From Ramallah, a Palestinian student tries to explain to readers ‘outside’ how he thinks the negotiations appear 'internally' to Palestinian eyes.
In January 2010, I began researching for a PhD at the LSE. I wanted to pursue these studies partly in order to better understand the society that I was born into, Palestinian society, and why we still don't have our own state and freedom despite being involved in direct peace talks and negotiations for twenty years. Since I was born in 1984, I have never experienced freedom. I am from a family that comes from Al-Lud, a city in historical Palestine where what is now the Israeli Ben Gurion International Airport began to be built after they kicked out our families in the 1948 Nakhba. My family was forced to move to Ramallah, and I was born there. Therefore, I am a refugee, and I am still waiting to become a normal citizen. Meanwhile, I have figured out that for the Palestinians, at least, our country must live in us and not vice versa.
I witnessed the first intifada, the peace accords, although I was young, and I saw how a calm development period gave way to the second Intifada/Uprising and the duress of the re-occupation of the West Bank in 2002/3. I lost friends to the conflict and many others were arrested. In retrospect it seems almost dreamlike that I was able to come and go safely from the university there, when I think of the Israeli occupation checkpoints and their policies. However, I have been living there for a quarter of a century, trying to plant hope and waiting to see if we can harvest good outcomes.
Since the first of July, I have returned to Ramallah for my preliminary field research, and as I write this, am heading back to London tomorrow. These three months that I have spent in Ramallah and the West Bank, I mainly spent talking. I have interviewed many Palestinian Authority representatives, the Prime Minister, ministers, leaders. More importantly, I met there and talked about the situation and the restart of negotiations, to friends and ordinary citizens. I can claim that I met hundreds of people, most of them people I had never talked to before. The vast majority of them, including leaders of the Palestinian Authorities, believe what I am about to try and explain in this article. I have tried simply to translate the voices of the people in the streets of the West Bank, especially in Ramallah, so that they might reach the ears and eyes of listeners and readers elsewhere in the world.
While I was there, I went to many public gatherings that came out against the direct negotiations in their current uneven format. I felt the real anger inside people who wish for nothing other than peace and justice. During my three months’ stay, I felt more than at any other time that people were desperate to be heard by their own leadership in particular. And this is what I believe they would like to say…
The last few months have witnessed an unprecedented level of diplomatic effort, led by the U.S. administration, aimed at reviving the direct ‘peace’ talks between the Palestinian Authority and its negotiators and their Israeli counterpart. The US administration was able to ‘force’ both Palestinians and Israelis, along with the Jordanian and Egyptian leaderships, to sit at one table again, talk for hours on end, have nice dinners, and announce the re-commencement of direct talks despite a high level of ambiguity and uncertainty. So, what is ‘new’ about this? It may be argued that such meetings have occurred over the last 20 years and following each round of negotiation, ‘history’ teaches us that Palestinian life only becomes more difficult and complex. Indeed, the ‘Hilliarian’ year ahead will be full of old-new talks by the same people who have been negotiating for many years, without achieving any tangible success. In fact they have so far only procured an outstanding failure.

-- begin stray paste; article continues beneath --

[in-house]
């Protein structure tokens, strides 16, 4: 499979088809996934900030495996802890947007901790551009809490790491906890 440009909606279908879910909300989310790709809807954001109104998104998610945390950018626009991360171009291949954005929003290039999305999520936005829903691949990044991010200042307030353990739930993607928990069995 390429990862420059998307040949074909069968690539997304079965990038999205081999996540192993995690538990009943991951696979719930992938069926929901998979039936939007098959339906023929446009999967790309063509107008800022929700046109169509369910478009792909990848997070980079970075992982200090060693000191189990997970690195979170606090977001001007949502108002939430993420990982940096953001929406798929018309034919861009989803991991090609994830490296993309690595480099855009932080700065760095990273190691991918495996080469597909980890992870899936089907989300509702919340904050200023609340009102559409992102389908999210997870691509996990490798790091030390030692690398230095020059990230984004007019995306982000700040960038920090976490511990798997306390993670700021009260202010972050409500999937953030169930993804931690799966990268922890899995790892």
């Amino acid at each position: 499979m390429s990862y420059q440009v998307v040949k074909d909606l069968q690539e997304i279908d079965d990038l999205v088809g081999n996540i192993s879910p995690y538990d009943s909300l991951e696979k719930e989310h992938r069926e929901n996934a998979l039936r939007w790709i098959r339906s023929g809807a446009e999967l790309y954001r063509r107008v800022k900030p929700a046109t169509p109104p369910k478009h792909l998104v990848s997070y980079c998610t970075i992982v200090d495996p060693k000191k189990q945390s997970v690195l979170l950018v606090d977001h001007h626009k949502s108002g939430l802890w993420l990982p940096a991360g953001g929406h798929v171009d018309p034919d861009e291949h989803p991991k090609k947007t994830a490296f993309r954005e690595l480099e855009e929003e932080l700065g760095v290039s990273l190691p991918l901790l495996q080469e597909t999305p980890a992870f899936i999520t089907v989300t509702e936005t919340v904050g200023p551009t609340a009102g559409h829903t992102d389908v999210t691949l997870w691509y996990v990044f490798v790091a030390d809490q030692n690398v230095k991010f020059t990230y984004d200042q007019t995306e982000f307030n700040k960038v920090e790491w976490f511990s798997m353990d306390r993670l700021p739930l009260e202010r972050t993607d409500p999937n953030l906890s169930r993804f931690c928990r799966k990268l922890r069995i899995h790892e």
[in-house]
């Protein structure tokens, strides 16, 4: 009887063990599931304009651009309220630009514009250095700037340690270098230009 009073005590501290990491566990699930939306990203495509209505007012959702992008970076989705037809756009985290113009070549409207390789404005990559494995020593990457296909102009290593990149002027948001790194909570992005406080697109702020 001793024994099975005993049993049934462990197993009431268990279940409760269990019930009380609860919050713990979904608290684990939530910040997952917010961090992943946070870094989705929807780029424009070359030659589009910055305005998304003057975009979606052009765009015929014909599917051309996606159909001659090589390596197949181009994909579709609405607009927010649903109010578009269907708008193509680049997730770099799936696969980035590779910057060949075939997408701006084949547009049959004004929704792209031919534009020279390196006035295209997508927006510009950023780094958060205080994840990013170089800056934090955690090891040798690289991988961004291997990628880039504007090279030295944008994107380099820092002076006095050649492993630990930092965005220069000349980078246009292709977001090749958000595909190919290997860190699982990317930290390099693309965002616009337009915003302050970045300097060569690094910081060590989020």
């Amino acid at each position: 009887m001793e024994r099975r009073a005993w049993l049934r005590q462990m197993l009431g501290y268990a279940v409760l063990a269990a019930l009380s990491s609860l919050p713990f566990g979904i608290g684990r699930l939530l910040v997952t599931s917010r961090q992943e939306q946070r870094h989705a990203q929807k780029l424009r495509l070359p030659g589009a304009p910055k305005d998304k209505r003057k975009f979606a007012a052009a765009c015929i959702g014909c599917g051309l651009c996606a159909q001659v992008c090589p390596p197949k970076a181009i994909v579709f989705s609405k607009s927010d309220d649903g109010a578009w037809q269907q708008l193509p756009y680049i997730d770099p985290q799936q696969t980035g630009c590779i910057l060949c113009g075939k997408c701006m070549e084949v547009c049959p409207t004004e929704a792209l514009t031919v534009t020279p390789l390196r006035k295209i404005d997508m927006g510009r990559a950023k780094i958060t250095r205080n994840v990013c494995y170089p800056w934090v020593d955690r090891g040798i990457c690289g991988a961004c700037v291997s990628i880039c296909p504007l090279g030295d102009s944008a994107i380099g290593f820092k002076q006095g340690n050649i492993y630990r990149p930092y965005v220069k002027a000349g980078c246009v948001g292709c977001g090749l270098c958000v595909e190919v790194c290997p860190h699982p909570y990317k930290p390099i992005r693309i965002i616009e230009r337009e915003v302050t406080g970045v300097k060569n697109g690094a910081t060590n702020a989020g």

Unanswered questions scatter the surface: What kind of innovative diplomatic tools will Hillary Clinton use? Can these ‘magical solutions’ end the prolonged Israeli occupation and do away with the apartheid status of Palestinians? Can this preliminary and ‘framework’ peace talks be sufficient for creating an everlasting peace? Can people thirsty for peace and freedom accept again another ‘framework’ agreement instead of real positive changes on the ground? How long will ordinary citizens have to scour the news on TV before they can arrive at any glimpse of an understanding of what their ‘leaders’ are doing in Washington, Oslo, Geneva, Sharm El-Shakeh and elsewhere? Can illegitimate negotiators bring legitimate peace accords? And finally, is it possible to negotiate when you are not free? These are questions very difficult for the Palestinian negotiators to answer. However if their response is not clear, that of the Palestinian majority of ordinary citizens is obvious enough: these negotiations will fail sooner or later: they are doomed to failure.
Why is the Palestinian ‘ordinary’ man or woman in the street so certain about the ultimate failure of the negotiation when their leadership think differently? Put simply and bluntly, this is because the ‘ordinary’ citizens are the people who cross the checkpoints. They don’t have the VIP cards; they suffer daily harassments by Israeli settlers; they suffer while crossing the ‘Bridge’ which their negotiators traverse with ease; their lands are confiscated and their houses are demolished; they strive to have sufficient clean water while their negotiators enjoy time out in the swimming pools or on the beach; they are the people who care about their rights in their land, while their negotiators care about their positions, cars and bodyguards; they are the people who can’t compromise at the expense of their dignity, because they want to live freely. The difference between the Palestinian citizens and their negotiators can be listed forever. However, such inequalities can only partially explain this distance. What is key is that the negotiators, although they also live under occupation, are still far removed from listening to their citizens’ demands, beliefs and perceptions. The Palestinian negotiators forget that those who afford them any legitimacy and credibility are their own people and not the people of Israel or the international community. The Palestinian negotiators forget that having all of the superficial trappings of a nation-state is not like having a real state.